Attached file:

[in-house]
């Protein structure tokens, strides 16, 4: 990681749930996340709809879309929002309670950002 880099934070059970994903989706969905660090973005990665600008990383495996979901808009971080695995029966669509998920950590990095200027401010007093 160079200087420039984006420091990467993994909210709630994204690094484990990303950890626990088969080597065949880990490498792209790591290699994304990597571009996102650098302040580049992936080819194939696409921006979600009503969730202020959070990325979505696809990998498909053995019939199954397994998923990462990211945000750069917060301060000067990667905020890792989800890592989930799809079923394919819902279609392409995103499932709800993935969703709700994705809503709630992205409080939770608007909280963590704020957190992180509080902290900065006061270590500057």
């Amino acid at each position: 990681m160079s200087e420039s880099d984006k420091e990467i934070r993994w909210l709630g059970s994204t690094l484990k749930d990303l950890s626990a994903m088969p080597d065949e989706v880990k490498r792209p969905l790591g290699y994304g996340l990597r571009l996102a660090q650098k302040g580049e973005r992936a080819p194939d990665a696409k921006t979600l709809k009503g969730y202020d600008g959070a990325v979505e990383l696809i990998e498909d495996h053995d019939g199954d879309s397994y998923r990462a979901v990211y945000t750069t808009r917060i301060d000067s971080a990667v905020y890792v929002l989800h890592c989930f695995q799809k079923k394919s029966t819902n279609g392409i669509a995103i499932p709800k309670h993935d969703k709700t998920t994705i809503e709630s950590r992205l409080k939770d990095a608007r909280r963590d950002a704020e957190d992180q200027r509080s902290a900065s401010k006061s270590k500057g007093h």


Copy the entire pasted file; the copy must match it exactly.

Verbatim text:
[in-house]
């Protein structure tokens, strides 16, 4: 990681749930996340709809879309929002309670950002 880099934070059970994903989706969905660090973005990665600008990383495996979901808009971080695995029966669509998920950590990095200027401010007093 160079200087420039984006420091990467993994909210709630994204690094484990990303950890626990088969080597065949880990490498792209790591290699994304990597571009996102650098302040580049992936080819194939696409921006979600009503969730202020959070990325979505696809990998498909053995019939199954397994998923990462990211945000750069917060301060000067990667905020890792989800890592989930799809079923394919819902279609392409995103499932709800993935969703709700994705809503709630992205409080939770608007909280963590704020957190992180509080902290900065006061270590500057």
């Amino acid at each position: 990681m160079s200087e420039s880099d984006k420091e990467i934070r993994w909210l709630g059970s994204t690094l484990k749930d990303l950890s626990a994903m088969p080597d065949e989706v880990k490498r792209p969905l790591g290699y994304g996340l990597r571009l996102a660090q650098k302040g580049e973005r992936a080819p194939d990665a696409k921006t979600l709809k009503g969730y202020d600008g959070a990325v979505e990383l696809i990998e498909d495996h053995d019939g199954d879309s397994y998923r990462a979901v990211y945000t750069t808009r917060i301060d000067s971080a990667v905020y890792v929002l989800h890592c989930f695995q799809k079923k394919s029966t819902n279609g392409i669509a995103i499932p709800k309670h993935d969703k709700t998920t994705i809503e709630s950590r992205l409080k939770d990095a608007r909280r963590d950002a704020e957190d992180q200027r509080s902290a900065s401010k006061s270590k500057g007093h």